Isis has reportedly set up an “immigrants’ office” to manage relations with foreign fighters after a dispute with Dutch militants culminated in gun battles, revenge killings and the execution of eight men.
A network of activists exposing the group’s atrocities in Syria said leaders were attempting to heal a “major fault line” between European and Arab jihadists.
Raqqa is Being Slaughtered Silently (RBSS) reported that the newly-created office will be charged with “tracking immigrants’ problems and trying to solve them quickly in order to prevent…dissent or perhaps clashes between the members”.
The situation came to a head in February, when Isis security forces arrested several Dutch members accused of planning to defect and beat one of the detainees to death.
The man’s friends then attacked officers’ headquarters starting a lengthy gun battle, RBSS said, and when an Iraqi delegate was sent to negotiate he was murdered in a revenge killing.
Isis leaders reportedly informed their superiors in Iraq, where the group originated as an al-Qaeda offshoot, and were ordered to arrest more than 70 Dutch militants and their allies, later executing eight on charges of “incitement” against the group.
RBSS said defections and dissent are growing in Raqqa amid fears of infiltration by foreign intelligence agencies, drone strikes, “frustration” and recent losses of territory and fighters in battle.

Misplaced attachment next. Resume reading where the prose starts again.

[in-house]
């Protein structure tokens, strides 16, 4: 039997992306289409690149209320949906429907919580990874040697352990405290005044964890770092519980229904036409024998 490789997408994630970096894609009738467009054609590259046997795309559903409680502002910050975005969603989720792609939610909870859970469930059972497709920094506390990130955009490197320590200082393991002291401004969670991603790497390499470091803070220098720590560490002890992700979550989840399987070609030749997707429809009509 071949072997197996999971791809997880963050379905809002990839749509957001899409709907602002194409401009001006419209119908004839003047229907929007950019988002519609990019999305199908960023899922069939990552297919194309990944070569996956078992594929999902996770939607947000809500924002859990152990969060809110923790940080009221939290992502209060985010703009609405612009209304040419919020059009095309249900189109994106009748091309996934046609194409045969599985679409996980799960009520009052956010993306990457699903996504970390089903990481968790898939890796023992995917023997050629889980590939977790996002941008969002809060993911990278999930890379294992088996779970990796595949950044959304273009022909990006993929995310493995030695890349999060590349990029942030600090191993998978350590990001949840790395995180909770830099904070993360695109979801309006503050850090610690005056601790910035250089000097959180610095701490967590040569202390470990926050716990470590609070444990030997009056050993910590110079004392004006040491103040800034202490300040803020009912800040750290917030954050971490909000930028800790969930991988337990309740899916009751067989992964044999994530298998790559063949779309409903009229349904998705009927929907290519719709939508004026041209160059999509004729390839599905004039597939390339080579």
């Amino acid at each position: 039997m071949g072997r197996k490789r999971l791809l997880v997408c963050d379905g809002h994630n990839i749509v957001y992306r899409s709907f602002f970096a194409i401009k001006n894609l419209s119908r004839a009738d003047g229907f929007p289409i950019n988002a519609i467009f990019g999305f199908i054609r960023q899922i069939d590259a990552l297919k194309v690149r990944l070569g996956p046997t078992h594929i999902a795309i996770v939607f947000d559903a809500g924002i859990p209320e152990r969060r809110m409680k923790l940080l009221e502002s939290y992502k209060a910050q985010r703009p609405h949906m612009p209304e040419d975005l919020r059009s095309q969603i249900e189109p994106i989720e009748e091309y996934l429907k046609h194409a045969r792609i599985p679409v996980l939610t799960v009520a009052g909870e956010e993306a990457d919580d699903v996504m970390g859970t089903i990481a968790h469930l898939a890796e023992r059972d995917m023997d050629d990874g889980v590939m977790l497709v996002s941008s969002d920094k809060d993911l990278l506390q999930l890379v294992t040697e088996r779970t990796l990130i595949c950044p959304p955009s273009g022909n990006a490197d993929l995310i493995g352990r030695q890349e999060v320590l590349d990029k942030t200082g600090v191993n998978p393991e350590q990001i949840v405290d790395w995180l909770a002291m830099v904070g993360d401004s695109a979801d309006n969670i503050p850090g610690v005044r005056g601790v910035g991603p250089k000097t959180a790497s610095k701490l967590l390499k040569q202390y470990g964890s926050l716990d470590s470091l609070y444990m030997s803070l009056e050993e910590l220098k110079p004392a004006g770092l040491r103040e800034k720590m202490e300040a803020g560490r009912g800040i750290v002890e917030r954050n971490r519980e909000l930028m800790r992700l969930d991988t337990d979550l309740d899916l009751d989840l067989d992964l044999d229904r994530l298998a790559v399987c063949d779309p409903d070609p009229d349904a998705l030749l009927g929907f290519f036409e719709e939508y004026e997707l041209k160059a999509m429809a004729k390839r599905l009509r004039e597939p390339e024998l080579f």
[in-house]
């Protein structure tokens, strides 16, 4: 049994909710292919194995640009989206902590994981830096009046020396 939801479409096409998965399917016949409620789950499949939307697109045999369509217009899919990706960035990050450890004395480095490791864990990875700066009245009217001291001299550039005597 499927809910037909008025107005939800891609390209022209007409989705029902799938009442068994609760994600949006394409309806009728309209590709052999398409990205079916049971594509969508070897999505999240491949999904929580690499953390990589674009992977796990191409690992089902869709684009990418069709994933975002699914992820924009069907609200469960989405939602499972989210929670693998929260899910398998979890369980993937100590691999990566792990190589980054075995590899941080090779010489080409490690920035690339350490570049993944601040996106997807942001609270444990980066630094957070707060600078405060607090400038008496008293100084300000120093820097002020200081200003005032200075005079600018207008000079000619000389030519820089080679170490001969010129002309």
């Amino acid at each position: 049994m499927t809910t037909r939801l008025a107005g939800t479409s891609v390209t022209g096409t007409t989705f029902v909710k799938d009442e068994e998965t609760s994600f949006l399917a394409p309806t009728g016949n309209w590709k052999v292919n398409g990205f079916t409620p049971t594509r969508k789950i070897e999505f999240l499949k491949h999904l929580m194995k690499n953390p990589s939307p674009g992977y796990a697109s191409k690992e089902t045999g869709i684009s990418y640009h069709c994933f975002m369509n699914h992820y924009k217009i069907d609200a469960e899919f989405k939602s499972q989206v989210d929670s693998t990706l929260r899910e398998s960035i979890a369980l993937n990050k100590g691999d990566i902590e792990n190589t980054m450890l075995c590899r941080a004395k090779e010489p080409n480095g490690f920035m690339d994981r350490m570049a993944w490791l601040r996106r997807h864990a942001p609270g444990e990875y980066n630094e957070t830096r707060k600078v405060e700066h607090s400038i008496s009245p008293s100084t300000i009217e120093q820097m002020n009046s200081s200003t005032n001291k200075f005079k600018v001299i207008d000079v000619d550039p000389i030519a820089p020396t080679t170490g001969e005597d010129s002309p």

Some foreign fighters reportedly feel they are being discriminated against with pay, living conditions, rewards and treatment, as well as being sent to deadly front lines in Deir ez-Zor and elsewhere disproportionately over Iraqi Isis members.
Harry Sarfo, a German-born former jihadist who fled the group’s territories last year, said he was one of many foreign fighters attempting to escape.
In an interview with The Independent, he said: “Many have tried but they are either dead or in jail waiting for executions.
“Some of them have been abandoned by their own governments - among them is a handful of British citizens.
“I spoke to some of them who wanted to leave, many say it is impossible.”
Sarfo, a 27-year-old former postman who grew up in London, said he met fellow Isis recruits from Germany, the UK, France, Belgium, the Netherlands, Austria, Scandinavia, Spain and other countries during his time in Raqqa.
The number of foreign extremists joining the group is believed to be falling but tens of thousands are thought to remain in Syria and Iraq, including a large contingent of jihadists from Europe.
According to a count by the UK-based Syrian Observatory for Human Rights, Isis executed at least 400 of its own members in under two years, including many foreign fighters murdered “after being arrested by the organisation when they were trying to return to their countries”.
Join our new commenting forum
Join thought-provoking conversations, follow other Independent readers and see their replies